Running shy of 55 minutes, ‘Game of Thrones’ clocks in with a surprisingly short episode this week. It nevertheless turns out to be a momentous one that won’t soon be forgotten.
The representative from the Iron Bank is very impressed with Cersei’s ability to promptly pay off all her debts, if disappointed at not being able to collect interest off them any longer. He pledges the bank’s support for her future endeavors… as soon as the gold arrives. This is good news for the queen.
Littlefinger offers Bran a gift of the dagger that almost killed him back in Season 1. He lies and says that he doesn’t know its original owner. (It was his, but he previously claimed that Tyrion won it off him in a bet.) Although he tries to ingratiate himself with Bran further by insisting that he feels an obligation to protect Catelyn’s children, Bran remains cold and dispassionate throughout their conversation. Littlefinger serves up a platitude about Bran surviving so much chaos, to which Bran tosses back “Chaos is a ladder,” a line which Baelish himself delivered in a private conversation with Varys back in Season 3.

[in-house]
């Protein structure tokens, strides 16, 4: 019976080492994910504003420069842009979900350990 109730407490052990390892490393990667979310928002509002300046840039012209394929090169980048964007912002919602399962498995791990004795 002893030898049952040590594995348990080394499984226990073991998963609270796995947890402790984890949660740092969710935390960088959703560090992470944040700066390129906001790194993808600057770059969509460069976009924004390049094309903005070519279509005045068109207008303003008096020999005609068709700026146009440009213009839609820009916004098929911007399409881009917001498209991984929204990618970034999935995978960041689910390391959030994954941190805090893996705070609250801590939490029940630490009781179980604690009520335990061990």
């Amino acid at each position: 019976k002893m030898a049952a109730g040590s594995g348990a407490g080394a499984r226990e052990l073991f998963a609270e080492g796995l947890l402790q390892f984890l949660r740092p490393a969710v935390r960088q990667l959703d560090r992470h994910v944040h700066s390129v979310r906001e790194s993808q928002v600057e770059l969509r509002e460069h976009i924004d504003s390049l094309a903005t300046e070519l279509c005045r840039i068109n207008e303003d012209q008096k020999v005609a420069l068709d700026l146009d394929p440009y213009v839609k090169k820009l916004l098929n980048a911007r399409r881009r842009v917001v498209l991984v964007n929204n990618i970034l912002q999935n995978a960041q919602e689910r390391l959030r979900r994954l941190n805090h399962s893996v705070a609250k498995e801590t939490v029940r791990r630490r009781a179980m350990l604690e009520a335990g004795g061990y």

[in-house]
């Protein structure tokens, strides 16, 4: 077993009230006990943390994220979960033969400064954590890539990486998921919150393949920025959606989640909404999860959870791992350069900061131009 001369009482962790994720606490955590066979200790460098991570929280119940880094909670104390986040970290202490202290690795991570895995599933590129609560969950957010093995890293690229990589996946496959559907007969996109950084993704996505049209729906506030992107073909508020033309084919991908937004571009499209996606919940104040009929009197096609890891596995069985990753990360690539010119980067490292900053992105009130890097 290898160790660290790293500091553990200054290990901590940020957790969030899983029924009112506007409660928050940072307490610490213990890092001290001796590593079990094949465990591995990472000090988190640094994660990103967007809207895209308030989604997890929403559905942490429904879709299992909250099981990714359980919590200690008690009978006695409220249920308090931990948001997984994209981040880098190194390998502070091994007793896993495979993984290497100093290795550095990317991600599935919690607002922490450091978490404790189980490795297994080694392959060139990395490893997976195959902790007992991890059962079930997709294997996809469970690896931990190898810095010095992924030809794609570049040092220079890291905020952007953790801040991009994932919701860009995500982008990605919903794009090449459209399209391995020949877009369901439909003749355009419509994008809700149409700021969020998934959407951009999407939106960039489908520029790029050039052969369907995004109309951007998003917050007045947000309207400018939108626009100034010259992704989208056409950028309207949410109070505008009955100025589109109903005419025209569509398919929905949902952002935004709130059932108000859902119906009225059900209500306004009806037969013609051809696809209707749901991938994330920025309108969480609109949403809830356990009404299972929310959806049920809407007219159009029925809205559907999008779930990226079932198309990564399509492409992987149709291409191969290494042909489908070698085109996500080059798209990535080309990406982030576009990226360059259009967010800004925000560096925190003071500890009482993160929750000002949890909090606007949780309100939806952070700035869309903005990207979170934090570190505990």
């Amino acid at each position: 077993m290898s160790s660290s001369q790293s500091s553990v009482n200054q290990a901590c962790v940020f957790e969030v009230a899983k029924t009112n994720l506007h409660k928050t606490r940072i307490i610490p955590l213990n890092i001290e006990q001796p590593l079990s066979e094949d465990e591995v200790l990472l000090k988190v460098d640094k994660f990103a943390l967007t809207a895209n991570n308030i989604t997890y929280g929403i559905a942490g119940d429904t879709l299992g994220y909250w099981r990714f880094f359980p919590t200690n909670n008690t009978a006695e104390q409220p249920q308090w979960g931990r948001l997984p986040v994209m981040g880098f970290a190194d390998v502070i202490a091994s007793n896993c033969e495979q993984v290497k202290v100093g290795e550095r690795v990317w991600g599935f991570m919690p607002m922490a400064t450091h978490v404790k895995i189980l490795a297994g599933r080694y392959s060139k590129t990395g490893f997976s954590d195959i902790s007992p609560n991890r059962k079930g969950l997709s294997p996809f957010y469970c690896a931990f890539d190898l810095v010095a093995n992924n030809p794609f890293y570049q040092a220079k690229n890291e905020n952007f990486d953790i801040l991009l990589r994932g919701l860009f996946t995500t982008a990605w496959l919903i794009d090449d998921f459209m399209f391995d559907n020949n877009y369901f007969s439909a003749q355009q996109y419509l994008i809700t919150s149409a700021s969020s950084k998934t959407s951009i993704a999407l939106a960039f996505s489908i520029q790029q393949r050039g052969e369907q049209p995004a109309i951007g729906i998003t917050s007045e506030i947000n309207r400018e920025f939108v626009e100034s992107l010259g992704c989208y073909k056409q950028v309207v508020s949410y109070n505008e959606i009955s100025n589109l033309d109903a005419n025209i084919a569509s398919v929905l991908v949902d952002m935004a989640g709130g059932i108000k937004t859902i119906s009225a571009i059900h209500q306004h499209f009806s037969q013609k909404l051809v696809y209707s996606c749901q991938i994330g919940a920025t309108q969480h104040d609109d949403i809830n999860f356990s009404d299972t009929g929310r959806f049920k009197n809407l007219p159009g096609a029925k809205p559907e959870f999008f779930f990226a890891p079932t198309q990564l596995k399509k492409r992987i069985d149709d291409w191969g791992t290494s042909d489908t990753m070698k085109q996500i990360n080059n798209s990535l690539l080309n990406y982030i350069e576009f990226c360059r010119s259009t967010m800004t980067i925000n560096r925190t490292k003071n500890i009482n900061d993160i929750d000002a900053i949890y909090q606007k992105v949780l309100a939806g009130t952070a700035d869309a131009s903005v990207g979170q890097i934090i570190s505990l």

Before Littlefinger can grasp the impact of that, their talk is interrupted by Meera. Now that Bran has a fancy new wheelchair and is probably as safe as he’s ever going to be, she needs to take her leave of him. She wants to be with her family before the really bad times come. Expecting some sort of tearful thank-yous and goodbyes, Meera is very frustrated that Bran displays no emotion, not even when she reminds him that her brother and Hodor died for him. All he can respond is that he’s changed since becoming the Three-Eyed Raven. “You died in that cave,” Meera laments.